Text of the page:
The BridgeTender Inn and Dockside Bar, 135 Bridge St., Bradenton Beach, started to build a service area in its bayfront parking area, but that work has been halted by the city. Islander Photo: Mark Young
The BridgeTender Inn and Dockside Bar, 135 Bridge St., Bradenton Beach, has been issued a stop work order for unpermitted work to expand its outside seating capacity in its bayfront parking area.
According to Bradenton Beach building official Steve Gilbert, BridgeTender appropriately applied for an expansion of their outdoor dining area, “but jumped the gun” on its actual construction.
“What they wanted to do is allowable under the outdoor dining codes, but they built a bar, which is a structure and requires very specific items for approval,” he said. “It took awhile to get a site plan put in place and documented, but they jumped the gun with the service deck they were building.”
Gilbert said the work on Bay Boulevard has stopped and the city is attempting to work with the establishment to keep the service deck, but without the structure.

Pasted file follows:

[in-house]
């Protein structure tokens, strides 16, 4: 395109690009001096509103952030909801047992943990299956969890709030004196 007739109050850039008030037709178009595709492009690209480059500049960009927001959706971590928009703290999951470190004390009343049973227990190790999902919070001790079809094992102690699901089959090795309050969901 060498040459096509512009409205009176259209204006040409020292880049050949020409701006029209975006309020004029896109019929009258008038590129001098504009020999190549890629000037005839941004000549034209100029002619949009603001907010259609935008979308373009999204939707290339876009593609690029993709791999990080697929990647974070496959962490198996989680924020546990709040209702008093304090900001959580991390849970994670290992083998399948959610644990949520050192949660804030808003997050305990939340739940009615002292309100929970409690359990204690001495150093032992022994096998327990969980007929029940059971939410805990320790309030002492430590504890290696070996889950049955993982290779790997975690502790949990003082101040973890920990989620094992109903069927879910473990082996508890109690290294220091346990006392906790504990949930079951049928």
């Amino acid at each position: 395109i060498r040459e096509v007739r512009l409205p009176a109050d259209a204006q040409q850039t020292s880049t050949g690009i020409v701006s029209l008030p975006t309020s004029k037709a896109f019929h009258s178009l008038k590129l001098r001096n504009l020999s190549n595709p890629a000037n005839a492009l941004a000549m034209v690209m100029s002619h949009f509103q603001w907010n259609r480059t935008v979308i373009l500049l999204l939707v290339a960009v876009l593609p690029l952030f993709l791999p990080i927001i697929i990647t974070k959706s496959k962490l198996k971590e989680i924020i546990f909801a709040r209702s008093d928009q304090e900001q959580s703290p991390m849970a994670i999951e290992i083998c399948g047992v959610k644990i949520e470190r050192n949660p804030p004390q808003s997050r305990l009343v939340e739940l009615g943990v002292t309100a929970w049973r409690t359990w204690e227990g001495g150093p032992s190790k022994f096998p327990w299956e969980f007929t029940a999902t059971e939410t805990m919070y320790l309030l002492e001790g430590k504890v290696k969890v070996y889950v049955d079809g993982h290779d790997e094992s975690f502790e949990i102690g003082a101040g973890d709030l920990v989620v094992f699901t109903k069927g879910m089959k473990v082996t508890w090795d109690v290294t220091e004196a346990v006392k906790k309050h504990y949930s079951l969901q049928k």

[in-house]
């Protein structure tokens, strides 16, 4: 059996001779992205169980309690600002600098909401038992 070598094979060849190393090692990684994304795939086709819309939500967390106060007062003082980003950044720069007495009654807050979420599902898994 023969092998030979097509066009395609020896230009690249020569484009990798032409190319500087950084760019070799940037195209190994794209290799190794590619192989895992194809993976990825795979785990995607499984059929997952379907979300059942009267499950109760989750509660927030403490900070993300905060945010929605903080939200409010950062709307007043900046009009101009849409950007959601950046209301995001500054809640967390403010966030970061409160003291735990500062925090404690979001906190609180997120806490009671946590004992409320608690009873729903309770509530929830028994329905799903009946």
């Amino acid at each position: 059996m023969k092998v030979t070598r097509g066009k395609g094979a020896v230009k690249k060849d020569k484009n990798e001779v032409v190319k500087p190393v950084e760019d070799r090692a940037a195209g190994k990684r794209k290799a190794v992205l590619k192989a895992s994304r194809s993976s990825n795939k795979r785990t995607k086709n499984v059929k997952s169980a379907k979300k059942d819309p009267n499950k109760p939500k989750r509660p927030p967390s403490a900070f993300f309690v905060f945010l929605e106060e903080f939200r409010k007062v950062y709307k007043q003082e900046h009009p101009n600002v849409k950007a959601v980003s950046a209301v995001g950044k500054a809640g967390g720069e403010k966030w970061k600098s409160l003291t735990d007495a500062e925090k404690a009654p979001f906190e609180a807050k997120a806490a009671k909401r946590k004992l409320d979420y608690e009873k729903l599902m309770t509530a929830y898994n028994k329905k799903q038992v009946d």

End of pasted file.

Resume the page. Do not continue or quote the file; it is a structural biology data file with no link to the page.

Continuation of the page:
“They are going to have to modify what they have,” he said. “It can be something portable, because then you don’t have to deal with setback issues.”
Posts have already been placed in the ground, which designates it as a structure and a roof was being planned, which Gilbert said has brought the health department into the equation, as well.
“The health department has strict requirements about having a roof over those types of structures,” said Gilbert. “We are trying to get it figured out so they can have service folks there to take care of customers, but I wish they hadn’t put the structure up ahead of time.”
Gilbert said he is working with the owner, their planner, and their attorney to put in a site plan, “but I guess someone wasn’t aware of the fact they had to do that,” he said.
“A structure can’t be more than 3 feet above grade and you can’t put in posts before a design review,” he said. “Now they are talking about putting up a fabric canopy, but fabric then requires involvement from the fire marshal, and whatever they eventually do, has to meet wind-speed requirements as well.”
Gilbert said he doesn’t believe anything intentionally wrong was done, which is why the city will work with BridgeTender to come back into compliance with city and state codes.
“We are working on it,” he said.